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Self-Care During the Holidays

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Ilene Raymond Rush - Blogs
By Ilene Raymond RushAward-winning health and science writerDecember 16, 2019

In 2019, internet influencers and wellness gurus were all about ‘self-care.’ Whether it involved practicing meditation, applying essential oils or eating more healthfully, self-care boiled down to taking time to slow down and address your emotional, spiritual and physical needs.

No matter what you think of the concept, it strikes me that paying greater attention to what you need can certainly benefit people with type 2 diabetes.  Particularly during the current holiday season, when food temptations and stressful demands can create anxiety, add extra pounds and or cut into exercise routines – all of which can raise blood sugars.

I’m no stranger to these seasonal challenges. Butter cookies I ignore in March call my name from Thanksgiving to New Year’s Eve. Even good stress – buying and wrapping gifts, preparing the house for visitors, rushing to the airport or train to greet older children returning home -- can take a toll on my glucose levels.

So how to cope?

In years past, I scoured the internet for ‘tips’ on fighting the lure of overeating and under-exercising during the holidays. Advice ranged from “wear something really tight” to holiday parties (the idea was to keep you focused on your waistline rather than the buffet), to toting baggies of low-call veggies to distract you from Aunt Janey’s killer gingerbread. Others urged diluting every alcoholic drink with sparkling seltzer or sipping on a glass of H2O between every glass of wine. Double your exercise! Chew gum! Meditate!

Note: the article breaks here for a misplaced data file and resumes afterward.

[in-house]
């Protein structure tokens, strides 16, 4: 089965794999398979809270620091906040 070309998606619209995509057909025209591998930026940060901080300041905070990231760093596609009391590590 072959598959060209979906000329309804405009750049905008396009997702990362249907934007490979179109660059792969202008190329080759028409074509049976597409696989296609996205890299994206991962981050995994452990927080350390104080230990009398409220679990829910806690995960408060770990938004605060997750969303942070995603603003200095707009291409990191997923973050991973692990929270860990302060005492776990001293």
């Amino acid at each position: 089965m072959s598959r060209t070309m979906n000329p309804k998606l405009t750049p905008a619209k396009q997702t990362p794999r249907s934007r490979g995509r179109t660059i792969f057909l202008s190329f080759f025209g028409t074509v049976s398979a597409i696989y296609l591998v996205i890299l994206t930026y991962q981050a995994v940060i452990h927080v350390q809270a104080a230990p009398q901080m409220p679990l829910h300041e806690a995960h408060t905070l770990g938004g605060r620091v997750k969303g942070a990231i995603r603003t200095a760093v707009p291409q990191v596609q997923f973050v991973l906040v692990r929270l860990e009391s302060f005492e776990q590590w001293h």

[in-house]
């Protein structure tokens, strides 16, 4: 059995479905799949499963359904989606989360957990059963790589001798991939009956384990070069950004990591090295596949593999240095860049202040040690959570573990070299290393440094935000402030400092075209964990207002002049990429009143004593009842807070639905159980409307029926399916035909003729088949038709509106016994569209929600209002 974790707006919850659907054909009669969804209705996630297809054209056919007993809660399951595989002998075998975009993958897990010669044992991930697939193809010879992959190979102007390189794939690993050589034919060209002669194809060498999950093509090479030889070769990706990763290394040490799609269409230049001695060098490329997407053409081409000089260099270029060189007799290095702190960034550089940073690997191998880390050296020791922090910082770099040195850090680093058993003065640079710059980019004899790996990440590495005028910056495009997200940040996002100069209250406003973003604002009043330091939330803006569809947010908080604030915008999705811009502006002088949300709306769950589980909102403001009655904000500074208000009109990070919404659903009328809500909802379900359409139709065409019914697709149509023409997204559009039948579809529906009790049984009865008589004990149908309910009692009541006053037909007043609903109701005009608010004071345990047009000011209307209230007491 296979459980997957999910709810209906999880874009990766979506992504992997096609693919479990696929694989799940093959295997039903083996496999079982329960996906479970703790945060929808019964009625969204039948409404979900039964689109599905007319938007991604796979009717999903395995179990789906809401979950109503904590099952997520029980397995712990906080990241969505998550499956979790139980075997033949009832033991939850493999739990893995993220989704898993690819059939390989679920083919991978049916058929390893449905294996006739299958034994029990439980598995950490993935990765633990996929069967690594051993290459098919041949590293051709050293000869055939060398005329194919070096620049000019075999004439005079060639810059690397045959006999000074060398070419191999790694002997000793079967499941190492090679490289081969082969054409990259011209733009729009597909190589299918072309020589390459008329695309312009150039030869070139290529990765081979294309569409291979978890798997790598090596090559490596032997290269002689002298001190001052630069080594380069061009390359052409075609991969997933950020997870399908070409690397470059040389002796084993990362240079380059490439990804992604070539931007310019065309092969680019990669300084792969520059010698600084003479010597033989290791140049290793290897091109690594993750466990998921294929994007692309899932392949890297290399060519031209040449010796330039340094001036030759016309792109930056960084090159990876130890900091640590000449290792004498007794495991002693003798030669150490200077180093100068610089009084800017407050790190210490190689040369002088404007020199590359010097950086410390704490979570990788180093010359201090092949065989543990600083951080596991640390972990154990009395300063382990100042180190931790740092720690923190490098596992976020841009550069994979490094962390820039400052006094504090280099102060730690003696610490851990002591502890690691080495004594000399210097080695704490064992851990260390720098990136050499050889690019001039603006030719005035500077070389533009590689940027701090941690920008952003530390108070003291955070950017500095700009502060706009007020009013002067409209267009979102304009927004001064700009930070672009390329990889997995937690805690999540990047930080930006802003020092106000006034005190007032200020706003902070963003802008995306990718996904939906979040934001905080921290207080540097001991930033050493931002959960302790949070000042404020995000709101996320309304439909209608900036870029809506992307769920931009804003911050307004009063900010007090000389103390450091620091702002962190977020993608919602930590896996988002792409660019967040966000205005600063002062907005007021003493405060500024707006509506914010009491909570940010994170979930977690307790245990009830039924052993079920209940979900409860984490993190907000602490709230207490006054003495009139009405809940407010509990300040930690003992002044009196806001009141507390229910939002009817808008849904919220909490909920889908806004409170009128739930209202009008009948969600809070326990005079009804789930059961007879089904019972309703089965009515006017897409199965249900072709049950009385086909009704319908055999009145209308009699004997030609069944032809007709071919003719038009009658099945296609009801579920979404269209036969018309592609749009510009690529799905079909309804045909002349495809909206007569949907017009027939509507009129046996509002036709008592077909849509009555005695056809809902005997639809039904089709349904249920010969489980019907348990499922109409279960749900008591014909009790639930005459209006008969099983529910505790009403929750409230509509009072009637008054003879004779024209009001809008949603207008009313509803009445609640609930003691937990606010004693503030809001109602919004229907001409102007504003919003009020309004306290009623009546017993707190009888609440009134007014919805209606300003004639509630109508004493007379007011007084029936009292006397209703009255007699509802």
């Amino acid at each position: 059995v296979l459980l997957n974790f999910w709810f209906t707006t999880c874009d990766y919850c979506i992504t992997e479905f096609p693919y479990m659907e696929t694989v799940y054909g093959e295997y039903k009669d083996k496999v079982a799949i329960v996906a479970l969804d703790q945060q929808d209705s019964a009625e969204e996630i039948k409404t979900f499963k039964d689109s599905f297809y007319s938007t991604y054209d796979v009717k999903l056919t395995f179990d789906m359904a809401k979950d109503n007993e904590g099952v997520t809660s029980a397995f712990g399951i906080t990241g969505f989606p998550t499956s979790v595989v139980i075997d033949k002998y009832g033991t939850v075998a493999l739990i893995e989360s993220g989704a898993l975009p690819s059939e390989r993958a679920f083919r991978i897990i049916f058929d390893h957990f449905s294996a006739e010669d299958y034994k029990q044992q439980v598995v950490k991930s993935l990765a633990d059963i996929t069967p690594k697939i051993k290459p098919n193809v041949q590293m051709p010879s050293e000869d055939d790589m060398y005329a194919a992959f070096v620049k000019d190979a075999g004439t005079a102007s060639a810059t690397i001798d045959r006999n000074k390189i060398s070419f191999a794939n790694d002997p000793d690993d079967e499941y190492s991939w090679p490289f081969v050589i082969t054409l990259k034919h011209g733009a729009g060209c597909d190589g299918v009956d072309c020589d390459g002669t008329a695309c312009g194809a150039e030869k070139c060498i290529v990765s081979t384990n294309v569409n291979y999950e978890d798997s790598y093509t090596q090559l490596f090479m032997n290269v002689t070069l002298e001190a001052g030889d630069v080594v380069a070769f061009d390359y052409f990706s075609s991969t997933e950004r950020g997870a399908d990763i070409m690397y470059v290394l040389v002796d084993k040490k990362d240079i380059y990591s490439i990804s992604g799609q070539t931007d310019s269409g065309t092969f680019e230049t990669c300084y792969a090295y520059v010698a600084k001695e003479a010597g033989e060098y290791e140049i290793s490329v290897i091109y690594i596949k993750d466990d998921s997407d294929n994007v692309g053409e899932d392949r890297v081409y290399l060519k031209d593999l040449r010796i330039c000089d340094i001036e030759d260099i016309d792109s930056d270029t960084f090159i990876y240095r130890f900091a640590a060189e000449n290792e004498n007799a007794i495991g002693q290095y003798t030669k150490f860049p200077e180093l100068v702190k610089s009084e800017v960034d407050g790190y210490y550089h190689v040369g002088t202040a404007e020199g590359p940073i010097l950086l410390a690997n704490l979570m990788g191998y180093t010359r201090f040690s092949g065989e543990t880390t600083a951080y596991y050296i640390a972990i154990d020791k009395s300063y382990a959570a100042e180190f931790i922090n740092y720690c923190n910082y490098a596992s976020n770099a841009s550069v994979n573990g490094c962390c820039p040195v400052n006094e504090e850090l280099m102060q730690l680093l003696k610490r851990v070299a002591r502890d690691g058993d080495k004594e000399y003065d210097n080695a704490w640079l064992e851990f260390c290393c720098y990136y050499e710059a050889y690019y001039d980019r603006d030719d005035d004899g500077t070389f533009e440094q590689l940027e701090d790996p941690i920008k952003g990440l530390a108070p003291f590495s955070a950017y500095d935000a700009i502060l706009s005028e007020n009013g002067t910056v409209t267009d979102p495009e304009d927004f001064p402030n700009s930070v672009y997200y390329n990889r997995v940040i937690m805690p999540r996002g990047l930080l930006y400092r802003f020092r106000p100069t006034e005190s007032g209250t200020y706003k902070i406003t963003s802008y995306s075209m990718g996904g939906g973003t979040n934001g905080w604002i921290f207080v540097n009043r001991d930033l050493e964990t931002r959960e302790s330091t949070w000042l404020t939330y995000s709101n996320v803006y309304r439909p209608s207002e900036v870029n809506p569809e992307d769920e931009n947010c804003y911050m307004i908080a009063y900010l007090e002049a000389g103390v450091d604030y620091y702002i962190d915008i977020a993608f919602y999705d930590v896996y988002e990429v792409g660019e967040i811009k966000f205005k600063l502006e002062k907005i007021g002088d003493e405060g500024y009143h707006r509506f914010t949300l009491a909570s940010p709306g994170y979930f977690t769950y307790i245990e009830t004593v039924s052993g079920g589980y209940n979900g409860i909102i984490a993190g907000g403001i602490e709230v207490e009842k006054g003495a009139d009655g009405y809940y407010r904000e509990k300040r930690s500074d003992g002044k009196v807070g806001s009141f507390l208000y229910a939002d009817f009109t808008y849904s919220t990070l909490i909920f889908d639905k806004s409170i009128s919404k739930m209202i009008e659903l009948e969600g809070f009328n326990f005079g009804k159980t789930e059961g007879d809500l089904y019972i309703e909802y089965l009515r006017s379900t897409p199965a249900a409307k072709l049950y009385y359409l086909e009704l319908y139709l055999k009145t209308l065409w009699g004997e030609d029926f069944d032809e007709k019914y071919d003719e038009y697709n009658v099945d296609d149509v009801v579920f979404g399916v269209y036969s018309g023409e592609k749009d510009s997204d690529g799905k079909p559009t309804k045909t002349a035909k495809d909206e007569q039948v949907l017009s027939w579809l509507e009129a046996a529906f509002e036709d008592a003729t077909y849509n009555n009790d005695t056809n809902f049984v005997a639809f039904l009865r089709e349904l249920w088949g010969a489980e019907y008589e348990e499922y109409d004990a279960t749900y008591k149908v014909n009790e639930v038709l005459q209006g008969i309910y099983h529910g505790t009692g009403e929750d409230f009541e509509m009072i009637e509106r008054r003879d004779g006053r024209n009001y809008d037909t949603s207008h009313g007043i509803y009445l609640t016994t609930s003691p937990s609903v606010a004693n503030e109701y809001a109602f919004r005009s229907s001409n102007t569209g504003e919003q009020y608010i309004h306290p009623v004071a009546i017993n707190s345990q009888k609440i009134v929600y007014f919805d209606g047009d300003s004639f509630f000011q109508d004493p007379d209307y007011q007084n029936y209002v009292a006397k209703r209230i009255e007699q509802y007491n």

None of these tips were bad – and all of them may work.

But when I dusted off this well-meaning and plentiful advice, I saw – maybe for the first time -- how punishing they were. They made me mad. Why should I have to sandwich myself in my tightest dress – or stand fifteen minutes in the powder room line to atone for all that water – just because I have a chronic disease? Did I really need to double my already intensive exercise?

And that’s when I remembered the concept of ‘self-care.’ To put yourself first and attend to your needs.

Maybe, I thought, rather than wearing tight clothes or gnawing on carrot sticks, it might be interesting (and scary) to stop whatever I was doing this December to take a second or two to breathe, to look around, and to deeply consider what might be best for me.

For example, what might be good self-care at a holiday party? Well, maybe it meant carefully picking out foods that I like in reasonable portions. Or maybe I’d eat before the event and treat myself only to dessert. Or maybe it meant nursing a full-strength drink. Or leaving a little early to get some much-needed sleep.

And what about exercise? Maybe I’d take a slow nature walk two or three days a week, not for exercise (although it would mean extra steps) but to while away stress. Or, maybe I’d start a new yoga or weightlifting class now, instead of waiting for the new year

I realized that whatever tweaks I do decide to make during the holidays are less important than giving myself the time to figure out and choose what suits me best in light of my health and happiness and future A1Cs.

Embarking on a ‘self-care’ regimen during the holidays may seem impossible. And, it may be. But if you can find the time to slowly start to identify and get in tune with your needs, you might be giving yourself the best gift you ever received.

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About the Author
Ilene Raymond Rush

Ilene Raymond Rush is an award winning health and science freelance writer. Based on her own experiences with type 2 diabetes, she brings a personal take and a reporter’s eye to examine the best and newest methods of treating and controlling the disease.

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